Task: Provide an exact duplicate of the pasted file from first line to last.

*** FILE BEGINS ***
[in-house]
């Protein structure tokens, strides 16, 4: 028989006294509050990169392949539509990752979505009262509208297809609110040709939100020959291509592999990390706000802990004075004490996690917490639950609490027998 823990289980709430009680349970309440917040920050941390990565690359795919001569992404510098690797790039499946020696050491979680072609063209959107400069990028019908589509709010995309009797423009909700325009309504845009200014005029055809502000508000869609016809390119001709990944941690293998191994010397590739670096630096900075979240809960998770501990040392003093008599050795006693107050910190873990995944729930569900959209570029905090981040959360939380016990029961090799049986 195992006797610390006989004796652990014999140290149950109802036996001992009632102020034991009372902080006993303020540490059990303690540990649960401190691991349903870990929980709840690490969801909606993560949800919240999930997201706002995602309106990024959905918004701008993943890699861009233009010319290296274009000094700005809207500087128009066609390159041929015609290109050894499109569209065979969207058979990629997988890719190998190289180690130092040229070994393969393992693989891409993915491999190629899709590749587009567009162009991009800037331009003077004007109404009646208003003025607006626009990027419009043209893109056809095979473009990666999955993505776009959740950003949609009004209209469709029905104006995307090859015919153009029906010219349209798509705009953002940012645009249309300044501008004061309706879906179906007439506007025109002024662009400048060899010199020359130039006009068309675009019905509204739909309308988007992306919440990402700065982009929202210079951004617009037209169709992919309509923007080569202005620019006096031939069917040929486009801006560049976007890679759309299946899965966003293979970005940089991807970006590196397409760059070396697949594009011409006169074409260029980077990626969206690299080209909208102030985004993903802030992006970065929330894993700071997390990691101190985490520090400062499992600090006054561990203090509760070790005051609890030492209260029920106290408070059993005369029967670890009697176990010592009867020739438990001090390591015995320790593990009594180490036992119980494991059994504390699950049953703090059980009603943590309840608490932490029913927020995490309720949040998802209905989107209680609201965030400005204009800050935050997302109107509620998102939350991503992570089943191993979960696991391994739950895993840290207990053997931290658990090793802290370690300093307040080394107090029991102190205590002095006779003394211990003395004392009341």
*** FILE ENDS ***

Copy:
[in-house]
């Protein structure tokens, strides 16, 4: 028989006294509050990169392949539509990752979505009262509208297809609110040709939100020959291509592999990390706000802990004075004490996690917490639950609490027998 823990289980709430009680349970309440917040920050941390990565690359795919001569992404510098690797790039499946020696050491979680072609063209959107400069990028019908589509709010995309009797423009909700325009309504845009200014005029055809502000508000869609016809390119001709990944941690293998191994010397590739670096630096900075979240809960998770501990040392003093008599050795006693107050910190873990995944729930569900959209570029905090981040959360939380016990029961090799049986 195992006797610390006989004796652990014999140290149950109802036996001992009632102020034991009372902080006993303020540490059990303690540990649960401190691991349903870990929980709840690490969801909606993560949800919240999930997201706002995602309106990024959905918004701008993943890699861009233009010319290296274009000094700005809207500087128009066609390159041929015609290109050894499109569209065979969207058979990629997988890719190998190289180690130092040229070994393969393992693989891409993915491999190629899709590749587009567009162009991009800037331009003077004007109404009646208003003025607006626009990027419009043209893109056809095979473009990666999955993505776009959740950003949609009004209209469709029905104006995307090859015919153009029906010219349209798509705009953002940012645009249309300044501008004061309706879906179906007439506007025109002024662009400048060899010199020359130039006009068309675009019905509204739909309308988007992306919440990402700065982009929202210079951004617009037209169709992919309509923007080569202005620019006096031939069917040929486009801006560049976007890679759309299946899965966003293979970005940089991807970006590196397409760059070396697949594009011409006169074409260029980077990626969206690299080209909208102030985004993903802030992006970065929330894993700071997390990691101190985490520090400062499992600090006054561990203090509760070790005051609890030492209260029920106290408070059993005369029967670890009697176990010592009867020739438990001090390591015995320790593990009594180490036992119980494991059994504390699950049953703090059980009603943590309840608490932490029913927020995490309720949040998802209905989107209680609201965030400005204009800050935050997302109107509620998102939350991503992570089943191993979960696991391994739950895993840290207990053997931290658990090793802290370690300093307040080394107090029991102190205590002095006779003394211990003395004392009341």